By G. Michael Dobbs
Road maps are available
A note to Michael Sullivan and Daniel Winslow: Gentlemen, I applaud the fact the Republicans now have three candidates for the Senate, all of whom seem to be actually credible. As a life-long Democrat, I will admit I'm willing to vote for a Republican if that person is the best candidate.
Having said that, if you want to actually consider your candidacy as a voter rather than a news guy, I would strongly suggest you actually campaign in the western part of the state. There's a novel idea.
Gabriel Gomez at least had the courtesy of making his announcement in various parts of the state; something that makes political sense if your intent is to be the senator for the entire Commonwealth.
I'm happy there is apparently one debate slated here between the Republican candidates on March 28 in Springfield. I have no further details at this time, but will share them as soon as I'm told.
Still I'd like to see more of these candidates and I hope they will be here often – along with their Democratic counterparts. Our votes do matter as much as those cast east of Worcester.
Who wants to be mayor?
With the announcement that Mayor Michael Bissonnette and Alex Morse will be running for re-election, the question will be how many possible opponents will they face?
Jim Santiago has announced his intentions to face Morse, but so far no one is talking about running against Bissonnette.
Considering the rancor frequently demonstrated by members of Chicopee City Council, I would imagine there should be at least several contenders from that body yearning to unseat Bissonnette.
Of course, it's still early, but an opponent to that incumbent would have to start now in order to raise the necessary money and to assemble the volunteers.
Who will it be? What are your predictions, Chicopee readers?
I'm looking forward to seeing how The Republican spins or minimizes the MGM presentation on traffic and how the Penn National proposal will be superior. Just remember folks, the Flying Buendo Brothers have NOT made a real estate deal with any casino developer, unlike our print competitors – not yet at least.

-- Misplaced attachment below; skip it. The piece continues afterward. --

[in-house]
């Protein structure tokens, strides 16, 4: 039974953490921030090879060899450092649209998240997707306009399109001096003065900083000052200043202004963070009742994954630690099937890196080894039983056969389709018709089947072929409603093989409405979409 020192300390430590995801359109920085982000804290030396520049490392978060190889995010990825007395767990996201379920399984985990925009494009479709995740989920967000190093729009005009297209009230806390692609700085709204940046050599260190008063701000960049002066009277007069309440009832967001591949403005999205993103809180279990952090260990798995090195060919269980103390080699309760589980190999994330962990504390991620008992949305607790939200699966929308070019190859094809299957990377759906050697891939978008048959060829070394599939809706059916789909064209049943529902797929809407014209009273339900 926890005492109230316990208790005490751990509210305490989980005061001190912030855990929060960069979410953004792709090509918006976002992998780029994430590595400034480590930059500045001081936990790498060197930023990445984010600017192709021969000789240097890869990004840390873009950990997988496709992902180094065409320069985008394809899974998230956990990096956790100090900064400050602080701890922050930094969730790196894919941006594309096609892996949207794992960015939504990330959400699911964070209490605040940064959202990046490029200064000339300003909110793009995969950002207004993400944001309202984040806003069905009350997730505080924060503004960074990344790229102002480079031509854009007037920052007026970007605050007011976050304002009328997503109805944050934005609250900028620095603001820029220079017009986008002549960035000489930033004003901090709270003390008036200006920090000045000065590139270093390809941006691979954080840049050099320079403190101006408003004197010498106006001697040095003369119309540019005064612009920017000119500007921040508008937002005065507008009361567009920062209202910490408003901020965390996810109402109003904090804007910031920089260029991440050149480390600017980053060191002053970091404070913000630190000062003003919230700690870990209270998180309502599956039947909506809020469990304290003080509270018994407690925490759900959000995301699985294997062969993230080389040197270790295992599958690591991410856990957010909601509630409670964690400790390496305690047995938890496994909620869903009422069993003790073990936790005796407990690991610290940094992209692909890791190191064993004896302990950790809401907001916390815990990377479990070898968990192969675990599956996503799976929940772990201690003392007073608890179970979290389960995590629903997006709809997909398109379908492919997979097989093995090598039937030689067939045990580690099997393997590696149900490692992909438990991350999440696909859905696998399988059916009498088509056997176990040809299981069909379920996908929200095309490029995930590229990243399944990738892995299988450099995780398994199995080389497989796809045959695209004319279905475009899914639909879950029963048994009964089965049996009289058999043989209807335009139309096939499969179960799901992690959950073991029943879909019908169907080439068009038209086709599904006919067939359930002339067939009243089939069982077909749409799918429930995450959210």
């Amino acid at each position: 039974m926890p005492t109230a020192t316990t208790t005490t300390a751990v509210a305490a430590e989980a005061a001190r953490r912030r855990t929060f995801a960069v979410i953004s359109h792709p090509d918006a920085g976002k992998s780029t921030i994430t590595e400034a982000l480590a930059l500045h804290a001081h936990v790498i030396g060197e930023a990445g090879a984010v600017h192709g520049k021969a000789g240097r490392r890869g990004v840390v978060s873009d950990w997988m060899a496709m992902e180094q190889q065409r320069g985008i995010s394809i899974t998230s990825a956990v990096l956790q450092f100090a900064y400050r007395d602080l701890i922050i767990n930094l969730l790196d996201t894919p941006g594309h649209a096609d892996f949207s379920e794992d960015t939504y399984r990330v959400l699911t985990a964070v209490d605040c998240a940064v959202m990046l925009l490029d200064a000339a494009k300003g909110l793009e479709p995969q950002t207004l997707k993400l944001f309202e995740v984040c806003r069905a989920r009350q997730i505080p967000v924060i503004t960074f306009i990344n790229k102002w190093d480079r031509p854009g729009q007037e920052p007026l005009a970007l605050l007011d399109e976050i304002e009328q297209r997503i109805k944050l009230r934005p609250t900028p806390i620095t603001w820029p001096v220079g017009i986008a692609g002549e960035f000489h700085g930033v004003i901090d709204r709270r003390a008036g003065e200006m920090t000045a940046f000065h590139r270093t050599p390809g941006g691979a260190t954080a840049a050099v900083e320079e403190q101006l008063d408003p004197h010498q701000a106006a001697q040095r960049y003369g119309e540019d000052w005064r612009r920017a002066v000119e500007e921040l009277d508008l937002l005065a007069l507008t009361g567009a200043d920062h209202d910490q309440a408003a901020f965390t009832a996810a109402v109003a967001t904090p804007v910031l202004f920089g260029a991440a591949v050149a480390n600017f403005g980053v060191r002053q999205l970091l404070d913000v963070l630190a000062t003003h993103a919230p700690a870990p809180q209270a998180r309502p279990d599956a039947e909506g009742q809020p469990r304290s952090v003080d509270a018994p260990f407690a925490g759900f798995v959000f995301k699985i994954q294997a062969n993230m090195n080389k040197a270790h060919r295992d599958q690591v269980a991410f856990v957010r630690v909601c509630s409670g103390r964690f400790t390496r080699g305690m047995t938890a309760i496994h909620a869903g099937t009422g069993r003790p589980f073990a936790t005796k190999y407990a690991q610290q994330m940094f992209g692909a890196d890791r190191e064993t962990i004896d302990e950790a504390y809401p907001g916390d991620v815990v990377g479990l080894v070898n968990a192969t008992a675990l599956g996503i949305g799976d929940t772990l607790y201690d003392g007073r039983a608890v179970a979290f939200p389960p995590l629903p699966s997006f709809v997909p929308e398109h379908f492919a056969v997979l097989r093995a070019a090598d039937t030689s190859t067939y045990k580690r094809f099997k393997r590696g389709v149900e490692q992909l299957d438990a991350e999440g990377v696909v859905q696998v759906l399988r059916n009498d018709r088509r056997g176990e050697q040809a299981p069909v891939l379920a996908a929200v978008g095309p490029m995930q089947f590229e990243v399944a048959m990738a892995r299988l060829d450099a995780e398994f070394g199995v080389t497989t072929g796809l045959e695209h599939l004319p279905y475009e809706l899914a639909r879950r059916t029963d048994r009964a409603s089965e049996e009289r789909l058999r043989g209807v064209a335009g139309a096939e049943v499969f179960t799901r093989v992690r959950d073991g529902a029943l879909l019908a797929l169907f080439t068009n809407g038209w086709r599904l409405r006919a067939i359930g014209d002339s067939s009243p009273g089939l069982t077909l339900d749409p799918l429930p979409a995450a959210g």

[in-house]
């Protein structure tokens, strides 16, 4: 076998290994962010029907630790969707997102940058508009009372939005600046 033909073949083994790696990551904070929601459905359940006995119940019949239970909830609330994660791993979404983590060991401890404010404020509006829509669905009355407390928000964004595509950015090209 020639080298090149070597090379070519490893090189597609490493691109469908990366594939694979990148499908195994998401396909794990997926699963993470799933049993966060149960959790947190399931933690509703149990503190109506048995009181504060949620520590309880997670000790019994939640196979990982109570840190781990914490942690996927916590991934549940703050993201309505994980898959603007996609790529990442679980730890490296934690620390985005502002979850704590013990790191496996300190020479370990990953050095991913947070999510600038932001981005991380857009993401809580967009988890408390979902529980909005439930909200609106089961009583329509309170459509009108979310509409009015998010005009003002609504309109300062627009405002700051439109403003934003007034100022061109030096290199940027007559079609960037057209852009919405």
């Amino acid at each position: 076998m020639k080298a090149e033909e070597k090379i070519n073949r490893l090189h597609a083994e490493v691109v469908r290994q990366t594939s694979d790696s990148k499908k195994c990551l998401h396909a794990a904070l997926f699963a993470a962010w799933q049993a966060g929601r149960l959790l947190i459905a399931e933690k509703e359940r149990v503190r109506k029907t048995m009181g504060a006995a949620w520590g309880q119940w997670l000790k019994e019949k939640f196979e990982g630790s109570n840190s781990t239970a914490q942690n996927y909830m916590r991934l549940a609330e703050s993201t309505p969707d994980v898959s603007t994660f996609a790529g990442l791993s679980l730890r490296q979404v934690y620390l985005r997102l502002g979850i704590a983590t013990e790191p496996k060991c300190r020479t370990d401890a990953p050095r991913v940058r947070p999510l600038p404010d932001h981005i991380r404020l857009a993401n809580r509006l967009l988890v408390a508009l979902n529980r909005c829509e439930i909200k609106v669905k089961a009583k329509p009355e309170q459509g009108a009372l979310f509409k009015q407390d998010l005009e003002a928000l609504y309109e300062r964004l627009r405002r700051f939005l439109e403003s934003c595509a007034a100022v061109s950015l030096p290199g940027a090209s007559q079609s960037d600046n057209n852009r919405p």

Rand Paul's moment in the bipartisan sun
The idea the federal government could use drone aircraft domestically in actions taken against American citizens is, of course, repugnant to me. So, I guess I should feel all warm and cozy about Sen. Rand Paul's filibuster over the issue.
Plenty of liberal/progressives have saluted the man since this issue cut across party lines. I will give him credit for making administration be clear on this issue. Before all of us begin sending contributions, though, I think Paul's stand is the political equivalent of a broken clock, which is right twice a day.
Paul may be a libertarian who rallies against the government retreating from the private and business life of Americans, but he believes the government should dictate whether or not a woman can have an abortion. Right now, the decision is left to the woman. If his "personhood law" were ever passed it would end legal abortions.
Again, as a libertarian one might think he wouldn't want the government to meddle in the relationships of consenting adults, but he is against same sex marriages.
So the government dictating elements of a person's private life is OK in some instances, but not in others?
Agree? Disagree? Drop me a line at email@example.com or at 280 N. Main St., East Longmeadow, MA 01028. As always, this column represents the opinion of its author and not the publishers or advertisers of this newspaper.